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Health Is a Human Right: Race and Place in America

Health Is a Human Right: Race and Place in AmericaSeptember 28, 2013 – April 25, 2014

This exhibition examines some historic challenges of the past 120 years in achieving health equity for all in the U.S. We know that “race and place” are as important as personal choices in achieving our full potential. People with low-incomes, minorities, and other socially disadvantaged populations face significant inequities in opportunity for optimal health. This can lead to inequities in health, along the lines of race, ethnicity, and place.

In addition to viewing historic photographs, documents, and objects, visitors can check up on the health of their communities through interactive atlases. Videos, including one of Michelle Obama talking about access to fresh fruit and vegetables, will be integrated throughout.

Health Is a Human Right: Race and Place in America is organized and sponsored by the David J. Sencer CDC Museum, Office of the Director for Communication, and the Office of Minority Health and Health Equity, CDC; with additional support from The California Endowment through the CDC Foundation.

Image: Emerson Elementary School class picture, ca. 1947 Courtesy of Shades of San Francisco, San Francisco Public Library

  • Shades of San Francisco, San Francisco Public Library - Class photograph, Emerson Elementary School, ca. 1947, reflecting San Francisco’s racial and ethnic diversity - Whether children have a healthy start is determined, in part, by the environmental safety of where they live, where they are educated, and whether they have access to healthy foods and health care.
    Shades of San Francisco, San Francisco Public Library - Class photograph, Emerson Elementary School, ca. 1947, reflecting San Francisco’s racial and ethnic diversity.
  • University of Massachusetts Amherst Libraries - Visionary sociologist and civil rights activist W.E.B. Du Bois (1868-1963) in his Atlanta University office, 1909 - DuBois was among the first to note that the health disparities of American blacks stemmed from social conditions and not from inherent racial traits. He provided empirical evidence that linked the legacy of slavery and the inherent racism of American society to the poor health of blacks.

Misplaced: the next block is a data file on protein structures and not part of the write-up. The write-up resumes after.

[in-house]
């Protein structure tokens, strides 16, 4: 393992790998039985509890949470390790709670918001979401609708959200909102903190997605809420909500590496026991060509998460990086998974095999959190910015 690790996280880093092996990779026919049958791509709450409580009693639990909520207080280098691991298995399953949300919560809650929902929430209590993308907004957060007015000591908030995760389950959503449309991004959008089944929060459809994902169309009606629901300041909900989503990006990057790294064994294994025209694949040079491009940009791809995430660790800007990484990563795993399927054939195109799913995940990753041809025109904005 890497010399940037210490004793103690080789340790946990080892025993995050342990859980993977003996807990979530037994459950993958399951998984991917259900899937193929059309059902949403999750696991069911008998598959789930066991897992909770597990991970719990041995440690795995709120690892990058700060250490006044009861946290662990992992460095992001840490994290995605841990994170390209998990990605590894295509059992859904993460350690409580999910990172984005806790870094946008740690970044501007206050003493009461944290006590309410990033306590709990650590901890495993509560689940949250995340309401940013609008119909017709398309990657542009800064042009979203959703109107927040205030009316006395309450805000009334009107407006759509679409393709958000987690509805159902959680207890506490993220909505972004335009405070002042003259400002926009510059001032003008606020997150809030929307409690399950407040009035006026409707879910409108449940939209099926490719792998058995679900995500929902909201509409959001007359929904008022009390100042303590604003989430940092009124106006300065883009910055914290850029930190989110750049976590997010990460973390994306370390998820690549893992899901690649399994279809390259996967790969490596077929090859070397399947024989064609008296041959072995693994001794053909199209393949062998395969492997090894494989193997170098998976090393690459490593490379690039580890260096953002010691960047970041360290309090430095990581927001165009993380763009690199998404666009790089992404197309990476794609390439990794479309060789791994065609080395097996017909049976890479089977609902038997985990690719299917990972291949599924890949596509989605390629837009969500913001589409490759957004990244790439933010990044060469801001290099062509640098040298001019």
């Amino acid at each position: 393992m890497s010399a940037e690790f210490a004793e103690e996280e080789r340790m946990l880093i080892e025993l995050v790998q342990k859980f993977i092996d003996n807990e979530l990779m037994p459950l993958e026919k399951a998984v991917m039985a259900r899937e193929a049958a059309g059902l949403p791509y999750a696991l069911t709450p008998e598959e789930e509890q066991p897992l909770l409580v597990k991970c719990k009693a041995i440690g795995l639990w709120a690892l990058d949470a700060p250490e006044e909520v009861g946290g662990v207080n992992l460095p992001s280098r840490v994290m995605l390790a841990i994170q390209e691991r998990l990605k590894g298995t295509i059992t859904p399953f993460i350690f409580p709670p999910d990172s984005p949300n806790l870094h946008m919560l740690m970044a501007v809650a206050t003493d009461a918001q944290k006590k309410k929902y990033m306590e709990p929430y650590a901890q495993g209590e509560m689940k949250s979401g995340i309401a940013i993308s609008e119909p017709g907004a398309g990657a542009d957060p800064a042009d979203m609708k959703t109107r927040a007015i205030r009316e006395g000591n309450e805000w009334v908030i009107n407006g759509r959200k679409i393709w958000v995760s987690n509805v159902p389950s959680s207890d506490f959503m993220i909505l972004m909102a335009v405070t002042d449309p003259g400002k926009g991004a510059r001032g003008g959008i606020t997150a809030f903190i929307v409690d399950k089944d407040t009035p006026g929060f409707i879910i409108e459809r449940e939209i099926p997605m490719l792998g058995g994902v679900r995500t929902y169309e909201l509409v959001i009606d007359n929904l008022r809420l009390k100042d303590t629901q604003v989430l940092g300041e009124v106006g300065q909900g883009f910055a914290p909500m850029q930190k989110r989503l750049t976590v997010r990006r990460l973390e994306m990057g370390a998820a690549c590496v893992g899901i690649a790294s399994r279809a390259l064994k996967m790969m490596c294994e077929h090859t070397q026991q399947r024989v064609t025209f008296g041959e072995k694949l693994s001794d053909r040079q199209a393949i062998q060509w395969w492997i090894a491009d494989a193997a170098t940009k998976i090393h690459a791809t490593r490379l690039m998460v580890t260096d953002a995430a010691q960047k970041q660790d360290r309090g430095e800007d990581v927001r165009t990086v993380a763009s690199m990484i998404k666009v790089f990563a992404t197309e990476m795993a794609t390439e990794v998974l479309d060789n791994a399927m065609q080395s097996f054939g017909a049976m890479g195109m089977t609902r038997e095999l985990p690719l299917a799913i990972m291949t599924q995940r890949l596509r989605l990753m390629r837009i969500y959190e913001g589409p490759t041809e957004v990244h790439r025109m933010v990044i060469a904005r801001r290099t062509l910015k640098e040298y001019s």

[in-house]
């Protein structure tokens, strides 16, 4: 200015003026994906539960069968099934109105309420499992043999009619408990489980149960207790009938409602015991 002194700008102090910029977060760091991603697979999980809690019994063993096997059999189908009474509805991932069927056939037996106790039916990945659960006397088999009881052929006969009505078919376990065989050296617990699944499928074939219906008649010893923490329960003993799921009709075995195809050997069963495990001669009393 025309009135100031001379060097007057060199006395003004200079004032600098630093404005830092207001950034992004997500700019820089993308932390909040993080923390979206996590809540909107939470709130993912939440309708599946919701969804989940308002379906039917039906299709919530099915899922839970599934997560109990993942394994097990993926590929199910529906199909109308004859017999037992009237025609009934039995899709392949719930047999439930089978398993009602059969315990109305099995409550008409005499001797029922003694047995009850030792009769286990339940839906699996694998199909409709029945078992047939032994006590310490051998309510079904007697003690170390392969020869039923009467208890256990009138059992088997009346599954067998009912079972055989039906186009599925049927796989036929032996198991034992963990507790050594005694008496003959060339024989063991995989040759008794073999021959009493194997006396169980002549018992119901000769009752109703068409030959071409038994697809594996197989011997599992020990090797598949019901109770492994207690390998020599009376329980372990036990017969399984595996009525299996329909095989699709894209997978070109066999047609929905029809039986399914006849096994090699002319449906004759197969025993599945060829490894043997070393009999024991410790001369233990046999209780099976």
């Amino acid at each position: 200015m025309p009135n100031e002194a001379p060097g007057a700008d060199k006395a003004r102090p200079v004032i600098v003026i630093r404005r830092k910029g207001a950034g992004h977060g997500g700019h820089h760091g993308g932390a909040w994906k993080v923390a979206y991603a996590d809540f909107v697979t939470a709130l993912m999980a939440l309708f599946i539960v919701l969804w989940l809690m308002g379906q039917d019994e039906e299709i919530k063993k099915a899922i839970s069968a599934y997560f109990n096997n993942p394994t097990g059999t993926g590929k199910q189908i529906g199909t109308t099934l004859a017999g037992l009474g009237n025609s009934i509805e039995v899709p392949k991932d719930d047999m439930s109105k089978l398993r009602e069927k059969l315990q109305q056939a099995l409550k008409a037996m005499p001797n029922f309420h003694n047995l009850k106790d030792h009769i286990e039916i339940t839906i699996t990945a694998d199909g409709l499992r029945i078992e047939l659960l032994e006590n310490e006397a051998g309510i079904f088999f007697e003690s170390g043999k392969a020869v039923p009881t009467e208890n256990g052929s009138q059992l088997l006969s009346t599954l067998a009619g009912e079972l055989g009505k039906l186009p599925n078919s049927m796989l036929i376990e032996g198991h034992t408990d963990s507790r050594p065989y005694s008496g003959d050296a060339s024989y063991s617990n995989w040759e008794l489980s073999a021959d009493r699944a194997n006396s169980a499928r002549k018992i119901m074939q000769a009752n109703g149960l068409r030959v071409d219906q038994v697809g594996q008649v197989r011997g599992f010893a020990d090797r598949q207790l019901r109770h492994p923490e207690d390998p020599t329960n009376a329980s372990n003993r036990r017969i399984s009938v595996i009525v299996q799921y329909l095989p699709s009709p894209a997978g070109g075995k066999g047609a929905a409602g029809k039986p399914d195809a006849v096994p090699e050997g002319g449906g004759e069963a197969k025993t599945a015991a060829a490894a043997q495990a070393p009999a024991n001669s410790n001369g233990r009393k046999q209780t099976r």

University of Massachusetts Amherst Libraries - Visionary sociologist and civil rights activist W.E.B. Du Bois (1868-1963) in his Atlanta University office, 1909 - DuBois was among the first to note that the health disparities of American blacks stemmed from social conditions and not from inherent racial traits. He provided empirical evidence that linked the legacy of slavery and the inherent racism of American society to the poor health of blacks.
  • National Archives and Records Administration - 1923 cartoon, “Southern Farmer’s Burden,” depicting a white farmer carrying a cotton bale with a sick black worker being stung by a giant mosquito - In response to high rates of malaria among rural blacks, the Georgia State Board of Health appealed to white farmers to provide adequate housing to their African American workforce. Blacks who labored on southern cotton plantations typically lived in poor quality housing near swampy land – a perfect breeding ground for malaria-carrying mosquitos.
    National Archives and Records Administration - 1923 cartoon, “Southern Farmer’s Burden,” depicting a white farmer carrying a cotton bale with a sick black worker being stung by a giant mosquito - In response to high rates of malaria among rural blacks, the Georgia State Board of Health appealed to white farmers to provide adequate housing to their African American workforce. Blacks who labored on southern cotton plantations typically lived in poor quality housing near swampy land – a perfect breeding ground for malaria-carrying mosquitos.
  • Atlanta History Center - An example of sub-standard African American housing in Atlanta, GA, 1920 - The 13th Annual Conference for the Study of Negro Problems, held at Atlanta University in 1908, includes an indictment of alley housing characterized by over-crowding, and poor construction and sanitation.
    Atlanta History Center - An example of sub-standard African American housing in Atlanta, GA, 1920 - The 13th Annual Conference for the Study of Negro Problems, held at Atlanta University in 1908, includes an indictment of alley housing characterized by over-crowding, and poor construction and sanitation.
  • Artwork by Emory Douglas - Illustration, “Hypertension Kills”, showing black man holding poster that says, “I’m hungry, I’m unemployed, I’m black,” from The Black Panther newspaper, July, 1975 - These are some of the social factors that can contribute to hypertension. The prevalence of high blood pressure is more common among blacks compared with whites and Mexican Americans.